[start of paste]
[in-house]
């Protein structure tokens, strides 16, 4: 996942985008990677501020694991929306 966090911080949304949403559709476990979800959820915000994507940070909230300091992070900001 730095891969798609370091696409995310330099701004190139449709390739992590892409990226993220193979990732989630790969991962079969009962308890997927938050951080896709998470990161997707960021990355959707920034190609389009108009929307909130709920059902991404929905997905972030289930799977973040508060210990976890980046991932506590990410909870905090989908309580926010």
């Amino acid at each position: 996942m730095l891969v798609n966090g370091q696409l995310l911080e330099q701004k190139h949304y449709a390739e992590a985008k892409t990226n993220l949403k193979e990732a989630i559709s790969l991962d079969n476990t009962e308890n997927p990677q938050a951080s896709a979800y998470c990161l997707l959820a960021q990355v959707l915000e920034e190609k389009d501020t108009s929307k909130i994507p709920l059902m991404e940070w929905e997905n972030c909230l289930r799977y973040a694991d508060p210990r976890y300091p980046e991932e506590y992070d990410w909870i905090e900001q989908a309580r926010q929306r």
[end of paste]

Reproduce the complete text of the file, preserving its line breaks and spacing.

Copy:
[in-house]
């Protein structure tokens, strides 16, 4: 996942985008990677501020694991929306 966090911080949304949403559709476990979800959820915000994507940070909230300091992070900001 730095891969798609370091696409995310330099701004190139449709390739992590892409990226993220193979990732989630790969991962079969009962308890997927938050951080896709998470990161997707960021990355959707920034190609389009108009929307909130709920059902991404929905997905972030289930799977973040508060210990976890980046991932506590990410909870905090989908309580926010």
């Amino acid at each position: 996942m730095l891969v798609n966090g370091q696409l995310l911080e330099q701004k190139h949304y449709a390739e992590a985008k892409t990226n993220l949403k193979e990732a989630i559709s790969l991962d079969n476990t009962e308890n997927p990677q938050a951080s896709a979800y998470c990161l997707l959820a960021q990355v959707l915000e920034e190609k389009d501020t108009s929307k909130i994507p709920l059902m991404e940070w929905e997905n972030c909230l289930r799977y973040a694991d508060p210990r976890y300091p980046e991932e506590y992070d990410w909870i905090e900001q989908a309580r926010q929306r």